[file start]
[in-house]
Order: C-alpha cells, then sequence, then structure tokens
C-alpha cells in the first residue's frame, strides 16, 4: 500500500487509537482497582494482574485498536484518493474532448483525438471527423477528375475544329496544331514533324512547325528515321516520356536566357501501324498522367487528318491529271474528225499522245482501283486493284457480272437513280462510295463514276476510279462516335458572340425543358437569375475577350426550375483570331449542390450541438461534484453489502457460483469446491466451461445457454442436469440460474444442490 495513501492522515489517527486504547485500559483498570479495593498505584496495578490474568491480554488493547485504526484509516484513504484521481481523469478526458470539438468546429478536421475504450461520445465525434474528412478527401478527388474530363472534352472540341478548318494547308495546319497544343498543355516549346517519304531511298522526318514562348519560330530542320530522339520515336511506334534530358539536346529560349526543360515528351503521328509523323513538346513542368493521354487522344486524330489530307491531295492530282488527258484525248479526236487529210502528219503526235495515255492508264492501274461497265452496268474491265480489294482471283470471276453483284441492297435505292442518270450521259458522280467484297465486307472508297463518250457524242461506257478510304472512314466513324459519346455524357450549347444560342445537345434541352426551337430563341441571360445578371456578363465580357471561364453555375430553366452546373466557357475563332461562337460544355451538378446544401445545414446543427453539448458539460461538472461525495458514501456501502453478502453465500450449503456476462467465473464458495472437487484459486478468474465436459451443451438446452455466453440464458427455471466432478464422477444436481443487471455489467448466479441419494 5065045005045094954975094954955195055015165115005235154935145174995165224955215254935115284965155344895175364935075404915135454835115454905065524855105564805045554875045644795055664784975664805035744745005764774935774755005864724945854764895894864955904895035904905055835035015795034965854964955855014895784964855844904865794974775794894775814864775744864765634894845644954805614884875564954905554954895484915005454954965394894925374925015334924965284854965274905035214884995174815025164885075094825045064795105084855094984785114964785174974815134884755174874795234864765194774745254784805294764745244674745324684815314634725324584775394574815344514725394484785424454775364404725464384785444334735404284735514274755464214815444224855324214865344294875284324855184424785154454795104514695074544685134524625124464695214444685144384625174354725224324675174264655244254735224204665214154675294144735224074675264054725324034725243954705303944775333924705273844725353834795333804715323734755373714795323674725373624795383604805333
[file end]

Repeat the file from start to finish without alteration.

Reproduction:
[in-house]
Order: C-alpha cells, then sequence, then structure tokens
C-alpha cells in the first residue's frame, strides 16, 4: 500500500487509537482497582494482574485498536484518493474532448483525438471527423477528375475544329496544331514533324512547325528515321516520356536566357501501324498522367487528318491529271474528225499522245482501283486493284457480272437513280462510295463514276476510279462516335458572340425543358437569375475577350426550375483570331449542390450541438461534484453489502457460483469446491466451461445457454442436469440460474444442490 495513501492522515489517527486504547485500559483498570479495593498505584496495578490474568491480554488493547485504526484509516484513504484521481481523469478526458470539438468546429478536421475504450461520445465525434474528412478527401478527388474530363472534352472540341478548318494547308495546319497544343498543355516549346517519304531511298522526318514562348519560330530542320530522339520515336511506334534530358539536346529560349526543360515528351503521328509523323513538346513542368493521354487522344486524330489530307491531295492530282488527258484525248479526236487529210502528219503526235495515255492508264492501274461497265452496268474491265480489294482471283470471276453483284441492297435505292442518270450521259458522280467484297465486307472508297463518250457524242461506257478510304472512314466513324459519346455524357450549347444560342445537345434541352426551337430563341441571360445578371456578363465580357471561364453555375430553366452546373466557357475563332461562337460544355451538378446544401445545414446543427453539448458539460461538472461525495458514501456501502453478502453465500450449503456476462467465473464458495472437487484459486478468474465436459451443451438446452455466453440464458427455471466432478464422477444436481443487471455489467448466479441419494 5065045005045094954975094954955195055015165115005235154935145174995165224955215254935115284965155344895175364935075404915135454835115454905065524855105564805045554875045644795055664784975664805035744745005764774935774755005864724945854764895894864955904895035904905055835035015795034965854964955855014895784964855844904865794974775794894775814864775744864765634894845644954805614884875564954905554954895484915005454954965394894925374925015334924965284854965274905035214884995174815025164885075094825045064795105084855094984785114964785174974815134884755174874795234864765194774745254784805294764745244674745324684815314634725324584775394574815344514725394484785424454775364404725464384785444334735404284735514274755464214815444224855324214865344294875284324855184424785154454795104514695074544685134524625124464695214444685144384625174354725224324675174264655244254735224204665214154675294144735224074675264054725324034725243954705303944775333924705273844725353834795333804715323734755373714795323674725373624795383604805333